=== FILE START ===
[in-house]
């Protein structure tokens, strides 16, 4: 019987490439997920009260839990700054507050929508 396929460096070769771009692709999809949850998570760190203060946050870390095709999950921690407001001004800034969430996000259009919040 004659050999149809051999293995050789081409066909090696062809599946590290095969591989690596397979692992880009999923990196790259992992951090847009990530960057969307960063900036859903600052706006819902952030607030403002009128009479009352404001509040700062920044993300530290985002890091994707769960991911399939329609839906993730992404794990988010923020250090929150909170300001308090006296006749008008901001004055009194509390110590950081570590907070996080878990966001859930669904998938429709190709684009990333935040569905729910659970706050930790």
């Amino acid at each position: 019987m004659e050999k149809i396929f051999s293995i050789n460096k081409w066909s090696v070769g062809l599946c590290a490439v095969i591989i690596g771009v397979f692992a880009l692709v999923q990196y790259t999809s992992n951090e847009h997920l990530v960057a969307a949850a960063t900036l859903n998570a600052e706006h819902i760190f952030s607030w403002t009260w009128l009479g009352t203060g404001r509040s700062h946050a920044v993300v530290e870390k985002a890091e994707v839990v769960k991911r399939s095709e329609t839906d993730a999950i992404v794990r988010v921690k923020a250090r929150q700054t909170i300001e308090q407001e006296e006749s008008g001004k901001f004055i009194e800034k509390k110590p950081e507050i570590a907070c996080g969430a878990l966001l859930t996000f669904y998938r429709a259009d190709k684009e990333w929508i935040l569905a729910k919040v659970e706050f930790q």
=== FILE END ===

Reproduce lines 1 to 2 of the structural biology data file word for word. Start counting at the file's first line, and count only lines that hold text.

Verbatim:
[in-house]
């Protein structure tokens, strides 16, 4: 019987490439997920009260839990700054507050929508 396929460096070769771009692709999809949850998570760190203060946050870390095709999950921690407001001004800034969430996000259009919040 004659050999149809051999293995050789081409066909090696062809599946590290095969591989690596397979692992880009999923990196790259992992951090847009990530960057969307960063900036859903600052706006819902952030607030403002009128009479009352404001509040700062920044993300530290985002890091994707769960991911399939329609839906993730992404794990988010923020250090929150909170300001308090006296006749008008901001004055009194509390110590950081570590907070996080878990966001859930669904998938429709190709684009990333935040569905729910659970706050930790």